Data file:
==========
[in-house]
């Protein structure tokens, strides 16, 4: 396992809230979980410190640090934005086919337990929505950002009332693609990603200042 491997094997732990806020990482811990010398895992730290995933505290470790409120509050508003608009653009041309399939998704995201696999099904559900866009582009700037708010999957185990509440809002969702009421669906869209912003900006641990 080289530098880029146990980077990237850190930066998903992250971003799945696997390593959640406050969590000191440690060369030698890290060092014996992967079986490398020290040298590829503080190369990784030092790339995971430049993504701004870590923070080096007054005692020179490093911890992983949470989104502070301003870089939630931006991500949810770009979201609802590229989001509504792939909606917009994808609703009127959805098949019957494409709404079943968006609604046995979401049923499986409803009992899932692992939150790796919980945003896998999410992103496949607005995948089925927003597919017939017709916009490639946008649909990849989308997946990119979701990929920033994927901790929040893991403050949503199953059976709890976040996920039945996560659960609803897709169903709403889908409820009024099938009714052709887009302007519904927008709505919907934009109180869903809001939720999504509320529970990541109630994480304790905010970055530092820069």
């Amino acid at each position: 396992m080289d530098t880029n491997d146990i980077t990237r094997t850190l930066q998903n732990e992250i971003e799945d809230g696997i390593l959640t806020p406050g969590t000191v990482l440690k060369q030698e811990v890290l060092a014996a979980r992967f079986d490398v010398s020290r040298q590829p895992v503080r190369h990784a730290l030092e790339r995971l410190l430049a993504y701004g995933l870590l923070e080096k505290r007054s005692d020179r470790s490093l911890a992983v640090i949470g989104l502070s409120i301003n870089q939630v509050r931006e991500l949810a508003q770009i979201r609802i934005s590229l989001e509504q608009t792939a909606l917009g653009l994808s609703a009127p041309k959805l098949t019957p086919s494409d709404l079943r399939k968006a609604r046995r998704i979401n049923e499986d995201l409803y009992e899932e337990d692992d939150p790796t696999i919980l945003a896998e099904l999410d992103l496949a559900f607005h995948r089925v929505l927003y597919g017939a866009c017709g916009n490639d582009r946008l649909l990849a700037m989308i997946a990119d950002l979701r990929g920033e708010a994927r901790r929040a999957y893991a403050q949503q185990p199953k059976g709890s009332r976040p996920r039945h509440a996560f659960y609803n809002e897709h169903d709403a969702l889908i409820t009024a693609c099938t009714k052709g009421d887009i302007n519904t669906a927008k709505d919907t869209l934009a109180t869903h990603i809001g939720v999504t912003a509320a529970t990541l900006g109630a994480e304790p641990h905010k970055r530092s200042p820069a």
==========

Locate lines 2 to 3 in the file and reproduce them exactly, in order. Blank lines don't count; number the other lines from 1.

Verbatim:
């Protein structure tokens, strides 16, 4: 396992809230979980410190640090934005086919337990929505950002009332693609990603200042 491997094997732990806020990482811990010398895992730290995933505290470790409120509050508003608009653009041309399939998704995201696999099904559900866009582009700037708010999957185990509440809002969702009421669906869209912003900006641990 080289530098880029146990980077990237850190930066998903992250971003799945696997390593959640406050969590000191440690060369030698890290060092014996992967079986490398020290040298590829503080190369990784030092790339995971430049993504701004870590923070080096007054005692020179490093911890992983949470989104502070301003870089939630931006991500949810770009979201609802590229989001509504792939909606917009994808609703009127959805098949019957494409709404079943968006609604046995979401049923499986409803009992899932692992939150790796919980945003896998999410992103496949607005995948089925927003597919017939017709916009490639946008649909990849989308997946990119979701990929920033994927901790929040893991403050949503199953059976709890976040996920039945996560659960609803897709169903709403889908409820009024099938009714052709887009302007519904927008709505919907934009109180869903809001939720999504509320529970990541109630994480304790905010970055530092820069």
């Amino acid at each position: 396992m080289d530098t880029n491997d146990i980077t990237r094997t850190l930066q998903n732990e992250i971003e799945d809230g696997i390593l959640t806020p406050g969590t000191v990482l440690k060369q030698e811990v890290l060092a014996a979980r992967f079986d490398v010398s020290r040298q590829p895992v503080r190369h990784a730290l030092e790339r995971l410190l430049a993504y701004g995933l870590l923070e080096k505290r007054s005692d020179r470790s490093l911890a992983v640090i949470g989104l502070s409120i301003n870089q939630v509050r931006e991500l949810a508003q770009i979201r609802i934005s590229l989001e509504q608009t792939a909606l917009g653009l994808s609703a009127p041309k959805l098949t019957p086919s494409d709404l079943r399939k968006a609604r046995r998704i979401n049923e499986d995201l409803y009992e899932e337990d692992d939150p790796t696999i919980l945003a896998e099904l999410d992103l496949a559900f607005h995948r089925v929505l927003y597919g017939a866009c017709g916009n490639d582009r946008l649909l990849a700037m989308i997946a990119d950002l979701r990929g920033e708010a994927r901790r929040a999957y893991a403050q949503q185990p199953k059976g709890s009332r976040p996920r039945h509440a996560f659960y609803n809002e897709h169903d709403a969702l889908i409820t009024a693609c099938t009714k052709g009421d887009i302007n519904t669906a927008k709505d919907t869209l934009a109180t869903h990603i809001g939720v999504t912003a509320a529970t990541l900006g109630a994480e304790p641990h905010k970055r530092s200042p820069a």